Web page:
Wednesday, May 30, 2012


I have an unwritten policy (as most of my policies are) that I don't review sequels if I have previously reviewed another book in the same series.  Today, I'm ignoring that policy.  I just finished Insurgent, and I want to write about it.

I tip my hat to Veronica Roth for keeping the momentum going and following up her debut novel Divergent  with a *can't put it down* sequel.  I did not read it in one sitting.  It is, after all, 544 pages and I have to sleep, work and take care of those two adorable and demanding kids of mine.  Until my clone is spawned, I have other things to do besides read and write.  Bummer!

Here's what I liked:

  • The factions are still important to the story and plot, but Roth did a great job of building up the role of the Factionless and the Divergent.
  • Roth blurred the line between bad and good.  I like that.  Her characters, even though they belong to strictly-defined factions, aren't one dimensional.  Some of her *good* characters do bad things, and some of her *bad characters* do good things.  
  • Veronica Roth painted a landscape with words.  When I read her descriptions, I can see the setting.  She gives readers enough to visual a faction's headquarters or an Erudite laboratory.  
  • I like to be surprised, and there's no better surprise than death.  Roth doesn't have a problem killing off her characters, large and small.  For an added twist, she doesn't mind bringing a character back from the dead either.  That's just the right amount of soap opera drama for YA fiction.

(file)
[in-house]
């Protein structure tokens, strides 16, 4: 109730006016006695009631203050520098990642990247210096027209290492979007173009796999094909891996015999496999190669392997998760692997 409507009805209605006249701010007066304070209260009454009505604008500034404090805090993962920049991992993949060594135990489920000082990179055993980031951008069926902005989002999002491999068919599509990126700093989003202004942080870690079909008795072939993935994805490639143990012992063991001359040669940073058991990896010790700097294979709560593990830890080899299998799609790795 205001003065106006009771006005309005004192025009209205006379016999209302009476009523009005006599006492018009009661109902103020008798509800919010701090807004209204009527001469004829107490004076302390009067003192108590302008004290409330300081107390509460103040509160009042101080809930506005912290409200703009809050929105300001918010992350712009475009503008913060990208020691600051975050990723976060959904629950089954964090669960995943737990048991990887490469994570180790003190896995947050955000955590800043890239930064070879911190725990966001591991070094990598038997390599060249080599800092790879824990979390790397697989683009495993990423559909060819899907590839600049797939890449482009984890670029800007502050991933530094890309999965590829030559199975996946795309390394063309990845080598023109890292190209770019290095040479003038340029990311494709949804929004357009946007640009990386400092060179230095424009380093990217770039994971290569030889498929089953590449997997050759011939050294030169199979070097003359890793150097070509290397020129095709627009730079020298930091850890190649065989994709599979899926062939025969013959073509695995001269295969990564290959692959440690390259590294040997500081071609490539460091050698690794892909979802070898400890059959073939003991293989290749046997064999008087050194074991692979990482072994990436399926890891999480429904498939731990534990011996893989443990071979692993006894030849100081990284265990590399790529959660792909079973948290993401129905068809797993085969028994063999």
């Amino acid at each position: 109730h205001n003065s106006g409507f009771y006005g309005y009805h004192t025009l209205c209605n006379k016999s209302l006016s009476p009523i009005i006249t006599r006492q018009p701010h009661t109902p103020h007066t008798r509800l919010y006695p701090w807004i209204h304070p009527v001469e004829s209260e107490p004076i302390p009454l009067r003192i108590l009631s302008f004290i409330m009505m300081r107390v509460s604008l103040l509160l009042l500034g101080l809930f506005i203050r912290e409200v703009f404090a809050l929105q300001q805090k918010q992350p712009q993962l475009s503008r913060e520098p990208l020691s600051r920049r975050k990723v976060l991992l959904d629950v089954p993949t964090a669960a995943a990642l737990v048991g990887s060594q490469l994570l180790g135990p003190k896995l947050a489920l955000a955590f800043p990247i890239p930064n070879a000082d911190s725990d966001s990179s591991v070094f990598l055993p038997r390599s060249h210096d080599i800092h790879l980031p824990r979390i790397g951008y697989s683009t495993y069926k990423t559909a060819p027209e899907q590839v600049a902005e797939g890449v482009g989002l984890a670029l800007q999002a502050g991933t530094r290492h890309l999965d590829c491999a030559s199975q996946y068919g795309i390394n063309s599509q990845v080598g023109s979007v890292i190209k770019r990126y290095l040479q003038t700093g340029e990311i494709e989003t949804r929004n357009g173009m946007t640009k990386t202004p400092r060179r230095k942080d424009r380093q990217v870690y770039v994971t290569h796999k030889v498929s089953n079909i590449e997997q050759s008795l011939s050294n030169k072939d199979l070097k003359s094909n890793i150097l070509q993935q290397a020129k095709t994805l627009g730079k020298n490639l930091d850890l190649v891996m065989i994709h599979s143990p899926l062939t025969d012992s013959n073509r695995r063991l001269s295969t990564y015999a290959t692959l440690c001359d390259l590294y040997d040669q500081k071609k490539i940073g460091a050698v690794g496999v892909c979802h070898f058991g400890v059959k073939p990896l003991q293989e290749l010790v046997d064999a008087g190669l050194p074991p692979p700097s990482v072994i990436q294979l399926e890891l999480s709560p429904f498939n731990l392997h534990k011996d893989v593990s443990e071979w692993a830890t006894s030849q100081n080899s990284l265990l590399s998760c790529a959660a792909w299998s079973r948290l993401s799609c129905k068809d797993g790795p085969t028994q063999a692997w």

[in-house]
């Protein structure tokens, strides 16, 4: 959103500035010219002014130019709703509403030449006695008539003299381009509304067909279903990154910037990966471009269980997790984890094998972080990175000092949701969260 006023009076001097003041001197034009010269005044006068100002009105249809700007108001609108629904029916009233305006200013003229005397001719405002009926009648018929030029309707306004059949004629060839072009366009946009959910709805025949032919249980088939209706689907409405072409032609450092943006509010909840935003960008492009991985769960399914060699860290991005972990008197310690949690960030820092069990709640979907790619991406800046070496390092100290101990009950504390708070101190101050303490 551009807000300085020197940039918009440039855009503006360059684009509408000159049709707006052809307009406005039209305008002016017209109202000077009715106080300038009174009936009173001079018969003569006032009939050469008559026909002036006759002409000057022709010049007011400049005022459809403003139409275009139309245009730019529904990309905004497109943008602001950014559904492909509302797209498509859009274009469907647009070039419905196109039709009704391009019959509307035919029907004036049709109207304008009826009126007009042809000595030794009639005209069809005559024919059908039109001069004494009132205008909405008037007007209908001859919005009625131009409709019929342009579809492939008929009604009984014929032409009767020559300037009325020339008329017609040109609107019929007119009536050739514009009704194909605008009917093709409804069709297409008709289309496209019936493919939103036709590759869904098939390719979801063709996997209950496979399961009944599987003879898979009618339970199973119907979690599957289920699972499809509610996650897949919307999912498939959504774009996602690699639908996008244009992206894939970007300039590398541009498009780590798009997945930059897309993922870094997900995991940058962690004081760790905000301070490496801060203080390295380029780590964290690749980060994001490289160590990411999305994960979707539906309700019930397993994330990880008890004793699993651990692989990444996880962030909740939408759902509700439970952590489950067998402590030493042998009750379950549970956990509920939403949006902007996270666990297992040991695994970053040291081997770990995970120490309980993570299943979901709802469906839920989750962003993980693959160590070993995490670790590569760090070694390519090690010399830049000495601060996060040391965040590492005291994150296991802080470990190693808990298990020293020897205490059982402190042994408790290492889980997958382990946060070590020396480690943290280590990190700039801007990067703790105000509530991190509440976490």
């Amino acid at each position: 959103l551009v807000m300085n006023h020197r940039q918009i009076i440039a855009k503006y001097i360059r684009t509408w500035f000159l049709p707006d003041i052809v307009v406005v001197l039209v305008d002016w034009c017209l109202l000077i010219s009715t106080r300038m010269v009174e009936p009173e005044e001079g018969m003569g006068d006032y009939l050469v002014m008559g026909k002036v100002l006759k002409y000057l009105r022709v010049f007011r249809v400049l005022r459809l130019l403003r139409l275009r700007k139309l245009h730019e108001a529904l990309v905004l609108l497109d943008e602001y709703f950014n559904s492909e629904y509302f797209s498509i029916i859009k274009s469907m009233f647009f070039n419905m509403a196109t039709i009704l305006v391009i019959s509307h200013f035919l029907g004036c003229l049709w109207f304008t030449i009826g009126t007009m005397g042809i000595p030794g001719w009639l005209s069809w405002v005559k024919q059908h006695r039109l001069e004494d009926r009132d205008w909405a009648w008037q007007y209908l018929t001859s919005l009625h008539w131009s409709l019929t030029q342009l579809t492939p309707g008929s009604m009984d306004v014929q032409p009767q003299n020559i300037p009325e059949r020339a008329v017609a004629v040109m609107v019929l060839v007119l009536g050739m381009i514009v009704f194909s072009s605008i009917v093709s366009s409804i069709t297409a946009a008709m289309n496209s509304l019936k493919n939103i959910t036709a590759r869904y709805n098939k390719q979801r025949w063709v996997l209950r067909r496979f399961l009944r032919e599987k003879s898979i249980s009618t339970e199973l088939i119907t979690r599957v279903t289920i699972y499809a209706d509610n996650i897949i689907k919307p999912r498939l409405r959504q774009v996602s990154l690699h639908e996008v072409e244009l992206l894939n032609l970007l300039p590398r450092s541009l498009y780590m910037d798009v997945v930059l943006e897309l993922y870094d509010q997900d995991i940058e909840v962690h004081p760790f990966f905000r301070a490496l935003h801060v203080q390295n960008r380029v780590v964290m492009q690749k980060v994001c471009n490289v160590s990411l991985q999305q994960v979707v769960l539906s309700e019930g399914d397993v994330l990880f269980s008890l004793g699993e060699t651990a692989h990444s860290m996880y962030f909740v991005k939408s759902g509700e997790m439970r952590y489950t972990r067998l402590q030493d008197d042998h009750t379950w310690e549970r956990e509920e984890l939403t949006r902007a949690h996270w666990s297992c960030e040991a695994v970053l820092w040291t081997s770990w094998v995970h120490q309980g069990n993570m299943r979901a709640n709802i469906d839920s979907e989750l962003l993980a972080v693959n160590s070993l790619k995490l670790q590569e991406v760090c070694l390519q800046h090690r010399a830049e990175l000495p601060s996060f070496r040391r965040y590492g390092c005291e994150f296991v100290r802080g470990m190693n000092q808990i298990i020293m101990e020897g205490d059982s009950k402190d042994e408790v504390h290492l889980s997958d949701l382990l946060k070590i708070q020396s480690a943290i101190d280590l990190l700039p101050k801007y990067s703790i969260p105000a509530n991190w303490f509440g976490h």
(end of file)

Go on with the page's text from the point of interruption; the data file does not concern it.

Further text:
• Tris isn't beautiful.  It's a YA novel, and the lead character isn't a knock-out.  Enough said. 
So, if there are things I liked, there are bound to be a couple of things I struggled with.  They weren't game changers, but I have two small issues.

Here are my issues:
  • I grappled with faction identity.  There are five factions, the Factionless, and the Divergent, and it was hard keeping track of who belonged where.  It was especially hard to follow who was Divergent, and while I understand the reason behind revealing the characters who chose different factions other than the one they were born to, it made things a bit confusing.  Add to that the alliances and faction traitors, and things got messy for me.
  • I love Tris!  I love Tobias!  I didn't love their relationship in this book.  Too much lying and none of the unconditional trust from Divergent.  I appreciate that conflict needed to be created to maintain the YA love angst, but I hope Roth returns to the original Tris and Tobias in book #3.
If you haven't read Insurgent, read Divergent first ~ then read the sequel.

Blog you later!

Ali B.

Tuesday, May 22, 2012

Wherever You Are: My Love Will Find You

You are my angel, my darling, my star.  .  . and my love will find you, 
wherever you are.

Reading with your child shows them how much you care.  It is such a simple act ~ snuggly and safe and comforting.  Wherever You Are:  My Love Will Find You is a beautiful story about the power of parental love.  The book tells the story of a parent's ever-present love for her child.  Each page, each illustration, each line sends the message that the child is never alone, love is always there.